Where Did That Black Hole Come From?

Medium-size black holes actually do exist, according to the latest findings from the NASA/ESA Hubble Space Telescope, but scientists had to look in some unexpected places to find them. The previously undiscovered black holes provide an important link that sheds light on the way in which black holes grow. Even more odd, these new black holes were found in the cores of glittering, 'beehive' swarms of stars called globular star clusters, which orbit our Milky Way and other galaxies.

G1 is a large globular cluster and harbors a hefty black hole, about 20, 000 times more massive than our Sun.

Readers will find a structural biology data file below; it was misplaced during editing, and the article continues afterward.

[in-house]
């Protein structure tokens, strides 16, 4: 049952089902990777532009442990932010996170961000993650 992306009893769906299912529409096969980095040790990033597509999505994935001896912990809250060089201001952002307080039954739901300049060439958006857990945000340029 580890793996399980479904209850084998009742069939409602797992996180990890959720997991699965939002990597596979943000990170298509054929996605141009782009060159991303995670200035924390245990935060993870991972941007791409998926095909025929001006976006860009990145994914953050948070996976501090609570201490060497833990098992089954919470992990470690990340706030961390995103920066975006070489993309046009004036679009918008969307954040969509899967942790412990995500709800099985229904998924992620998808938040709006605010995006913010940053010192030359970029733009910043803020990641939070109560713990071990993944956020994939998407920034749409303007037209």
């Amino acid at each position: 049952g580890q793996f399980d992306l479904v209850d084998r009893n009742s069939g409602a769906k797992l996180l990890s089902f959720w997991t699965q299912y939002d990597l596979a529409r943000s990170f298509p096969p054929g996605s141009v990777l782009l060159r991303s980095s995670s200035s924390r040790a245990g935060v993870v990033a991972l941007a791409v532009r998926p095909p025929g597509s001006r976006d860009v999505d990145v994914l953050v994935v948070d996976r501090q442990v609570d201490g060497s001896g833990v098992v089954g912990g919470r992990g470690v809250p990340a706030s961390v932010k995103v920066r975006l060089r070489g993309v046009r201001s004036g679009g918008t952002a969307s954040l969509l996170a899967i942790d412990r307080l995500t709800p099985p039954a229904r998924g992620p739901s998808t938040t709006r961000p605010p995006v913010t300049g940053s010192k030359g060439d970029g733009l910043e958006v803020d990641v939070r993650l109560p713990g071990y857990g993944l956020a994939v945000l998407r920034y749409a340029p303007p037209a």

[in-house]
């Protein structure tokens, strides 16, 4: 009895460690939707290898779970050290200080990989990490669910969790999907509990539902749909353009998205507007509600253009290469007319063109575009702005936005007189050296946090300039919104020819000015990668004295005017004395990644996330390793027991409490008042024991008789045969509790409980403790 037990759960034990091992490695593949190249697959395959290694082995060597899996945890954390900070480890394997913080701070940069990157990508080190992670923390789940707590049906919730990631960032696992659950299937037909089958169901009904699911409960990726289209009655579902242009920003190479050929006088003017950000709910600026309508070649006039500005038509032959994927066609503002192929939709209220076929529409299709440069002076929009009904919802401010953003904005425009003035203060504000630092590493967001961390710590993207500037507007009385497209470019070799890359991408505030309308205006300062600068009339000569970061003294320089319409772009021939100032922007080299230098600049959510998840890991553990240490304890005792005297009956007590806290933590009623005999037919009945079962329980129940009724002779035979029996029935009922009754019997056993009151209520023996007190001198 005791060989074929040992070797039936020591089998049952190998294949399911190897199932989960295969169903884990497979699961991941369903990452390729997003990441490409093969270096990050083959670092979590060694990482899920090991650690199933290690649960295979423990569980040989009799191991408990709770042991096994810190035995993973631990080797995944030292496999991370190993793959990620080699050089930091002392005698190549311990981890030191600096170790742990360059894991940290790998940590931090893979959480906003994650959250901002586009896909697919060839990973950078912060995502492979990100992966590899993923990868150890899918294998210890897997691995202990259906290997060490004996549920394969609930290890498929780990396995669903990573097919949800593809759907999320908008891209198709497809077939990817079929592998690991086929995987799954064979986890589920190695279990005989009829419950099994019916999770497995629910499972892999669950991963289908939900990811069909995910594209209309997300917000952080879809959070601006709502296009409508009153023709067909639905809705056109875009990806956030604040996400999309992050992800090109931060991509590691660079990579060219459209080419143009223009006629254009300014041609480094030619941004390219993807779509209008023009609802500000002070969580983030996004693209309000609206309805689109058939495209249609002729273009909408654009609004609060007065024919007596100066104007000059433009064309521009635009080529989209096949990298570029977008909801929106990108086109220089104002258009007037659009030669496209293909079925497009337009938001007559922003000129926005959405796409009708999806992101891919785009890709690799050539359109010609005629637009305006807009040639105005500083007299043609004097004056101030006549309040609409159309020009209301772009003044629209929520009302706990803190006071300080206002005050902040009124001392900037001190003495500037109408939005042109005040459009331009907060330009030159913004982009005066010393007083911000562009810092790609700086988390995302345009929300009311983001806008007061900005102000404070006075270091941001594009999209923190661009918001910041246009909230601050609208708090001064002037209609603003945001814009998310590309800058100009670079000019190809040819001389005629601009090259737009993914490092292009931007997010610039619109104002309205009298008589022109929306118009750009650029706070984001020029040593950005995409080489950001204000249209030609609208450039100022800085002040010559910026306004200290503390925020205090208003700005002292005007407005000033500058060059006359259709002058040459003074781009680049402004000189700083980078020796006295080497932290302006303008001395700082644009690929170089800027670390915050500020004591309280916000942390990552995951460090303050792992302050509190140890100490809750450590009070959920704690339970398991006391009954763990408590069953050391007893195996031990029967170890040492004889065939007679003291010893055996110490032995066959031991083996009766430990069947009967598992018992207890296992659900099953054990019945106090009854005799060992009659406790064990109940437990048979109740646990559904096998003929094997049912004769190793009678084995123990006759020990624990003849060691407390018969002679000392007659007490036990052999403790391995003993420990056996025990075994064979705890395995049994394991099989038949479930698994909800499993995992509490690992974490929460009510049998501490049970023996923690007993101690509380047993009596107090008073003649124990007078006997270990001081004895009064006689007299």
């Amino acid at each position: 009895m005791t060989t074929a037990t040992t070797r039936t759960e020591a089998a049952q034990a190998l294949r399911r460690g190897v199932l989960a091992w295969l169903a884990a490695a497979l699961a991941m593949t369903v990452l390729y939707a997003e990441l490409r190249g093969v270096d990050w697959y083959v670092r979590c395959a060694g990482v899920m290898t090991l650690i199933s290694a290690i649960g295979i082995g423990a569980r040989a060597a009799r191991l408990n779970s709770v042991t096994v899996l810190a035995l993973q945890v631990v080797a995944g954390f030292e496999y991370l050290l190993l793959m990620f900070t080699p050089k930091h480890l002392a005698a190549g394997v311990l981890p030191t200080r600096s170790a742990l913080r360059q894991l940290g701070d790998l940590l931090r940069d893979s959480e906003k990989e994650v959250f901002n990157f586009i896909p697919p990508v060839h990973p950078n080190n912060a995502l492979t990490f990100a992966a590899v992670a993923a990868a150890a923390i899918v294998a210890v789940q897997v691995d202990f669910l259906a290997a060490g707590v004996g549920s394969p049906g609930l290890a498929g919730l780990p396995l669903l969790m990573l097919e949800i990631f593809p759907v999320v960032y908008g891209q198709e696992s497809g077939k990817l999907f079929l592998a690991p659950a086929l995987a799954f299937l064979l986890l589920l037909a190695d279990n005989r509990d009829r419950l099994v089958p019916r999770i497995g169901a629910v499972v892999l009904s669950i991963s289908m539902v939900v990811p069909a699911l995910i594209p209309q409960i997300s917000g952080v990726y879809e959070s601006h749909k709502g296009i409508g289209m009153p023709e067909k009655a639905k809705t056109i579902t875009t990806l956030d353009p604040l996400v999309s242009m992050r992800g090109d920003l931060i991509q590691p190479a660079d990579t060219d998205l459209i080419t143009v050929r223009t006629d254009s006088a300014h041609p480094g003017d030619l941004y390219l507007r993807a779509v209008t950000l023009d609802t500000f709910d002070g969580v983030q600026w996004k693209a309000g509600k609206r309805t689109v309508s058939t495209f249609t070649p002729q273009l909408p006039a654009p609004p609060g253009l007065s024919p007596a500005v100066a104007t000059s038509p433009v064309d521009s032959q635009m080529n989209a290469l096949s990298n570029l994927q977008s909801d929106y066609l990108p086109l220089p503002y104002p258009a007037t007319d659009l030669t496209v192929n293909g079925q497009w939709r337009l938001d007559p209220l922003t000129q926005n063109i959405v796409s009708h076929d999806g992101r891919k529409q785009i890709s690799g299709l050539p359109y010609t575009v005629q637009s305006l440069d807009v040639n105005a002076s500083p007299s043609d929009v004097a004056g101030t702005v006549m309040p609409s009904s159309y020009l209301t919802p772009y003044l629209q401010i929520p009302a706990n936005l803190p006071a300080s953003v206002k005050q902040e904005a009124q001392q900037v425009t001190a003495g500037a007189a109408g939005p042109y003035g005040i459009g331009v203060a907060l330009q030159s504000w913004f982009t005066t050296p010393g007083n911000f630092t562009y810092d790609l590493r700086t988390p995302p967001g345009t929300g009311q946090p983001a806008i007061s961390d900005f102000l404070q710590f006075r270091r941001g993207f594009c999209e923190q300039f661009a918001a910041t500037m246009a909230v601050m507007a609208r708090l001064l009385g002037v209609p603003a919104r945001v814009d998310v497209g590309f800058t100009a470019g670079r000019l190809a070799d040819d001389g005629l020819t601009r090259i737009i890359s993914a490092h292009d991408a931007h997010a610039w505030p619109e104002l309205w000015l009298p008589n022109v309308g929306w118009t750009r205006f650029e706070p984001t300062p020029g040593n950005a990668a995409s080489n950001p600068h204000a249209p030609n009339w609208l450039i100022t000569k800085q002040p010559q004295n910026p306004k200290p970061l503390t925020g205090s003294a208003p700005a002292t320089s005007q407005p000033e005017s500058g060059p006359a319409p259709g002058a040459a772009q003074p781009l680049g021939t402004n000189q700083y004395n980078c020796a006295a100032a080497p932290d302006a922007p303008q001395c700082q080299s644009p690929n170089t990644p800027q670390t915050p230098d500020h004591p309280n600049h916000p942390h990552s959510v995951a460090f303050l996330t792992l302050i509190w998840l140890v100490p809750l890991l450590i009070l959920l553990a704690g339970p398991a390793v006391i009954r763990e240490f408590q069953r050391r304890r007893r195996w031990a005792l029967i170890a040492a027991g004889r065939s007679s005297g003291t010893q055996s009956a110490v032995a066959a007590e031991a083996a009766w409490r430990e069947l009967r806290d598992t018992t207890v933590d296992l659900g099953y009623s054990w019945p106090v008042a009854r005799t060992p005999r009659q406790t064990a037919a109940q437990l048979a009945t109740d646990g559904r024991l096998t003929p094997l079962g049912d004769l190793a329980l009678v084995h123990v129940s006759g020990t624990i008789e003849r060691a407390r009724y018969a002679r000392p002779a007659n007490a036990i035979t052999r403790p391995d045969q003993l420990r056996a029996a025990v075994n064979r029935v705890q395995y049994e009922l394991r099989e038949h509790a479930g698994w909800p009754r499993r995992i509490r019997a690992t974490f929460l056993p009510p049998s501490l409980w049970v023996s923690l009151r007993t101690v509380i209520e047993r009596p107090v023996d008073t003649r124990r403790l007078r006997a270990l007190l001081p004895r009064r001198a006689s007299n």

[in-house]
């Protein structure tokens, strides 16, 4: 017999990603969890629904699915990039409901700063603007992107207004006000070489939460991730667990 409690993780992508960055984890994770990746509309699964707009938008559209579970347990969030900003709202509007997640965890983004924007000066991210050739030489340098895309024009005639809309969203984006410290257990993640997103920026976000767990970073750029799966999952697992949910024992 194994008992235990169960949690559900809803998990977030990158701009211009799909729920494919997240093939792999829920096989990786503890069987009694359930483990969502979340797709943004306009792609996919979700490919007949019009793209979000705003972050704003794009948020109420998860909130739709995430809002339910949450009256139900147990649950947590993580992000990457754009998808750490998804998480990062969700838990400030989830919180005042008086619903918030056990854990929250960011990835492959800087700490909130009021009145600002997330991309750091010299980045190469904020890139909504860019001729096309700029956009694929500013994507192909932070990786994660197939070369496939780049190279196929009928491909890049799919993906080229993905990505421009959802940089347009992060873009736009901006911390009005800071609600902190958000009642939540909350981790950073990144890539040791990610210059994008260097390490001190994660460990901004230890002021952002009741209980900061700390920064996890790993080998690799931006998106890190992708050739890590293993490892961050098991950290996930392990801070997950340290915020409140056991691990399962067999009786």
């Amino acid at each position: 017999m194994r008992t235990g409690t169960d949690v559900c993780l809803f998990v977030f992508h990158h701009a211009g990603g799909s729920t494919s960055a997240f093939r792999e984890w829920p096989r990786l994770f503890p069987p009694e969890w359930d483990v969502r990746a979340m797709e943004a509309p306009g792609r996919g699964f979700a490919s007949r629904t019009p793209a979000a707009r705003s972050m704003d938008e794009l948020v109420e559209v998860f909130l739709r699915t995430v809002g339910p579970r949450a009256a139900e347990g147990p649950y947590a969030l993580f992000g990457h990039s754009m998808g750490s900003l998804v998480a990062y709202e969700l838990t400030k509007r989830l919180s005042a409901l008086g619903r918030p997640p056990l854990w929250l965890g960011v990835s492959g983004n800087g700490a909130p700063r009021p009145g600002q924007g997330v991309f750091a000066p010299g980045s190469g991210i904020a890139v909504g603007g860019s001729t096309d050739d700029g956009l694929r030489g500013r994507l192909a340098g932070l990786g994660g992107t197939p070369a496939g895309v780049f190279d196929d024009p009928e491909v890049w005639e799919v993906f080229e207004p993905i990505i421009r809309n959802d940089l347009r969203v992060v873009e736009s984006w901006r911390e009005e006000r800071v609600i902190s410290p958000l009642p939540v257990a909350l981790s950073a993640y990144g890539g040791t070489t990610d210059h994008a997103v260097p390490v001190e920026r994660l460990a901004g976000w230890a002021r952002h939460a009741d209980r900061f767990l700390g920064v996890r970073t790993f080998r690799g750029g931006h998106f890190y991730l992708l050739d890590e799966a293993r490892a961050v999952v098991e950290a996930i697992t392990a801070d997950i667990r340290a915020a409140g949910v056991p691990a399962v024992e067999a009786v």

Credit:

NASA/ESA and Michael Rich (UCLA)

About the Image

NASA press release
NASA caption
Id:opo0218c
Type:Observation
Release date:17 September 2002, 18:00
Size:473 x 628 px

About the Object

Name:G1, Mayall II
Type:• Milky Way : Star : Grouping : Cluster : Globular
Distance:2 million light years
Constellation:Andromeda

Image Formats

Large JPEG
168.9 KB
Screensize JPEG
355.0 KB

Coordinates

Position (RA):0 32 46.66
Position (Dec):39° 34' 40.03"
Field of view:0.36 x 0.48 arcminutes
Orientation:North is 79.3° left of vertical

Colours & filters

BandWavelengthTelescope
Optical
B
450 nm Hubble Space Telescope
STIS
Optical
R
750 nm Hubble Space Telescope
STIS
Optical
V
555 nm Hubble Space Telescope
WFPC2
Infrared
I
814 nm Hubble Space Telescope
WFPC2

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